3. Avi Loeb, Extraterrestrial: The First Sign of Intelligent Life Beyond Earth. The Oumuamua book, by the former chair of the Harvard astronomy department. I am not able to judge the scientific claims about comets, light refraction, travel spin, and the like, but too much of the book felt like “argument from elimination” to me. “Well it can’t be this, and can’t be that, and thus it is likely to be…” That works well for phenomena we understand! But it can lead you into dangerous traps when you apply it to mysteries. I get nervous when I read sentences like “Shmuel and I went down a logical path.” The book is well-written and plenty clear, and can be usefully supplemented with this podcast with the author. In any case, I find alien origin unlikely, but still see a one percent chance as more than sufficient to justify this entire line of inquiry.
4. Bryn Rosenfeld, The Autocratic Middle Class: How State Dependency Reduces the Demand for Democracy. When is it the middle class that contributes to the resilience of autocracy, rather than its breakdown? A very interesting book, highly relevant to China among other places.
We must reject the Gordon/Vollrath view that stagnation is normal, healthy, and a sign of success. It is a sign of dysfunction. The US is still a dirt poor country compared to what is possible. We have not already discovered all the useful inventions.
This paper studies the impact of U.S. immigration barriers on global knowledge production. We present four key findings. First, among Nobel Prize winners and Fields Medalists, migrants to the U.S. play a central role in the global knowledge network— representing 20-33% of the frontier knowledge producers. Second, using novel survey data and hand-curated life-histories of International Math Olympiad (IMO) medalists, we show that migrants to the U.S. are up to six times more productive than migrants to other countries—even after accounting for talent during one’s teenage years. Third, financing costs are a key factor preventing foreign talent from migrating abroad to pursue their dream careers, particularly talent from developing countries. Fourth, certain ‘push’ incentives that reduce immigration barriers – by addressing financing constraints for top foreign talent – could increase the global scientific output of future cohorts by 42% percent. We conclude by discussing policy options for the U.S. and the global scientific community.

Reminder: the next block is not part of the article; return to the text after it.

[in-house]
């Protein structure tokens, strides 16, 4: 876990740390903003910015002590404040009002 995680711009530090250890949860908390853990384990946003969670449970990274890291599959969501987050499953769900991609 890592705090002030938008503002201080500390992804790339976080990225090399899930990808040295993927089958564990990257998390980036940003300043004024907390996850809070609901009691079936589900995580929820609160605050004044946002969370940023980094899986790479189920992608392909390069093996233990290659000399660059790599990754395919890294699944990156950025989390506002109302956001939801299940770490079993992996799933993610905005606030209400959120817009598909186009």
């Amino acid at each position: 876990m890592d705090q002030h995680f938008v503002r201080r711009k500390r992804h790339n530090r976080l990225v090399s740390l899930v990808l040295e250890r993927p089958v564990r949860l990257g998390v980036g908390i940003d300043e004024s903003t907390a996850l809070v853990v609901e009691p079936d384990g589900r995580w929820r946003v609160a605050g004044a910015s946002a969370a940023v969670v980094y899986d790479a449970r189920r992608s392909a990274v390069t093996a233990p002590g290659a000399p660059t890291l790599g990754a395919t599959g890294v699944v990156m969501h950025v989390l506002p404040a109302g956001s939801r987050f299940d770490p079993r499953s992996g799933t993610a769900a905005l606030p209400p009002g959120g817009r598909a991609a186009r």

Via the excellent Kevin Lewis.
3. “Our estimates suggest that up to 49 percent of the global economic costs of the pandemic in 2021 are borne by the advanced economies even if they achieve universal vaccination in their own countries.”
As of tomorrow, hospitals in Virginia will no longer be able to administer COVID-19 vaccines. Thousands of elderly people are having their vaccine appointments canceled. From now on, all COVID-19 vaccines will go to the local health departments and none directly to hospitals.
Virginia Hospital Center had been running clinics all day every day to give people the vaccine. Appointments there for all 1st dose vaccines have been canceled because the hospital will no longer be able to get the vaccines.
Northam’s health department has also forbidden people from crossing county lines to get the vaccine. If the county next to you has an abundance of the vaccine, you can’t get it. Only residents of that county may get their vaccine.
These new rules will result in many people either having their vaccination appointment canceled or delayed for months. Currently, 7.5 million people in Virginia, Maryland, and DC qualify to get the vaccine, if only they had access to it. The new rules limit the options citizens have for getting the shot. Everyone MUST go through their local health department to be vaccinated. That means in a county such as Loudoun, with a population of over 420,000, and two health department locations to receive the vaccine, will continue to inoculate 400 to 900 people a day. There are no other options. The Loudoun health department has said they are trying to open a third location for vaccinations (possibly at Dulles Town Center) but that could take months. If Loudoun continues at its current pace it will take well over a year for the local health department to inoculate all those who want vaccines. If Loudoun hospitals were allowed to open clinics for vaccines, many more people could be inoculated every day but the Northam administration will not permit it.
Here is the link, via Hans. In general, Virginia is a fairly well-run state, but as of late it has not been cracking the top 40 for vaccine distribution.